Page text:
The picture of the Gannel Estuary to left brings back memories of a slightly fraught day on my trip around the South-West Coast Path. Crossing the estuary on foot requires fairly precise timing as the title bridge is covered two hours either side of low tide. given the need to have the car at the end of the walk and the limitations of local bus services I ended up parking at New Quay Station and taking the bus to Mawgan Porth for a brisk six mile walk back and then drove at speed to Perranporth to get the bus back to New Quay and just made the tidal crossing window before completing twelve miles so eighteen overall that day and around two and has thousand feet of climbing. Walking a coastal path on your own involves a lot of such intricate planning and to be honest that is half of the joy of it. In effect one is juggling a complex set of constraints and finding a path through those can involve some very creative thinking, not to mentioning backup arrangements in case execution and planning don’t work well.
Now the subject of constraints was on my mind this morning as Alicia had sent me an extract from her new book, freshly dispatched to the publisher; Context Changes Everything: How Constraints Create Coherence. MIT Press, forthcoming if you want to look out for it, and I will be citing the material in the work I am doing over Christmas; also if you have not read her first book, do. As far as I am concerned it is essential reading for anyone who wants to work in complexity theory.
Now as most people know I used Alicia’s articulation of the idea of governing and enabling constraints in Cynefin and I think (hope) I am pretty good at acknowledging that source. But the problem I am increasingly encountering is that the minute you mention constraints people assume you are talking about Goldratt’s Theory of Constraints (ToC) and then we get into the whole idea that constraints are things that have to be removed in order for flow to happen. Now this isn’t completely authentic to Goldratt, but ideas when they get industrialised end up being over simplified. We even have a particularly shallow–way to managing complexity which tries to de facto use it as a synonym for complicated, using Goldratt as an authority with out-of-context quotes. More on that next year by the way and read Steve Holts article in the Cynefin Book if you want someone who knows that they are talking about then it comes to ToC.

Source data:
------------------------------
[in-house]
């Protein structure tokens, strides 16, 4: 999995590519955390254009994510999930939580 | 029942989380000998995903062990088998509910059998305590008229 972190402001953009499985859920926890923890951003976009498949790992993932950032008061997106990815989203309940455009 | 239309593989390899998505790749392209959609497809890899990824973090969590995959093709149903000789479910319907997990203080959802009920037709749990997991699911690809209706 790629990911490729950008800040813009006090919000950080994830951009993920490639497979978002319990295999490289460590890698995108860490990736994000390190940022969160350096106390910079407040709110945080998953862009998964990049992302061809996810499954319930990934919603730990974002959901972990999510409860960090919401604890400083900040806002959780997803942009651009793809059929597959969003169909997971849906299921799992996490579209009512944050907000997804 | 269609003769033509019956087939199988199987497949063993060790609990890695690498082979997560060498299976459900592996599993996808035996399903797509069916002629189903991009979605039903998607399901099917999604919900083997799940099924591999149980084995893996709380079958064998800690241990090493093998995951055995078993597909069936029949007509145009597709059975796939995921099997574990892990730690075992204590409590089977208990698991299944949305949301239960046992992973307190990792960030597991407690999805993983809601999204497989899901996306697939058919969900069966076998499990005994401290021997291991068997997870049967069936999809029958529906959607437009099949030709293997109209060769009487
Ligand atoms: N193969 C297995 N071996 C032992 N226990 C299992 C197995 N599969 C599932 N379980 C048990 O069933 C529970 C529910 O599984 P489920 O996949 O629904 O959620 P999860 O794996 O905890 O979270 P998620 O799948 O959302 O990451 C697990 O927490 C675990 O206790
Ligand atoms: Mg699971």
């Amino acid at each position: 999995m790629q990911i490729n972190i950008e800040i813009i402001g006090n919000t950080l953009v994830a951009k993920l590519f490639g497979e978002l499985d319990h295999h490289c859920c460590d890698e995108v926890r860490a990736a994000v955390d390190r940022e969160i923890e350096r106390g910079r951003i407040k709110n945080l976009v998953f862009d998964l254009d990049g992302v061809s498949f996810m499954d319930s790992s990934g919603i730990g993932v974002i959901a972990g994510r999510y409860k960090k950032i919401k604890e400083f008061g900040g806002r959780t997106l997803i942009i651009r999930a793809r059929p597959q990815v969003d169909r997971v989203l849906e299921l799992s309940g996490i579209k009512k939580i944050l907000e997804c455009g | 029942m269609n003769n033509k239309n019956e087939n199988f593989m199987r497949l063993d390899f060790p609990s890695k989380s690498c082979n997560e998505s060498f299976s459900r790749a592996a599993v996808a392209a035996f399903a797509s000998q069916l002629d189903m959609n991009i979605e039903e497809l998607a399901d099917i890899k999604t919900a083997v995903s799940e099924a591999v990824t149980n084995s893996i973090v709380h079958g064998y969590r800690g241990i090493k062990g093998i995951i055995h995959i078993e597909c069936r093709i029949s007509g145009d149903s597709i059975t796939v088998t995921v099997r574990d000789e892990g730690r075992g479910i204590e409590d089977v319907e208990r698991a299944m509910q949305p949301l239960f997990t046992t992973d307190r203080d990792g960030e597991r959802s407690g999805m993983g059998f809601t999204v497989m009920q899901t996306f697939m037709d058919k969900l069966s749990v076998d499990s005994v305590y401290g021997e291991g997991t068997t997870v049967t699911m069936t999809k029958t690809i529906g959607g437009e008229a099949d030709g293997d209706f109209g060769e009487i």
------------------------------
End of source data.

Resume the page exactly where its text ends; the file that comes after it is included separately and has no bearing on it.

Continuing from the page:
Now all of this game out in a brief email exchange with Alicia which went as follows:
And maybe now you get a sense of the problem those of us have who don’t want the discourse of organisations to be as separate as it is from that of scientists and philosophers, but who equally don’t want to compromise meaning with simplistic language.
So over Christmas I am working through options – the estuarine model and a whole set of language and ideas that need to come together in some coherent form:
And almost certainly many others. creating coherence (should have added that) to this melange of language and concepts is my Christmas Task.
For those interested the general subject of this years ‘Twelvetide” posts will be that of rituals, habits and hunches. Ideas and requests welcome
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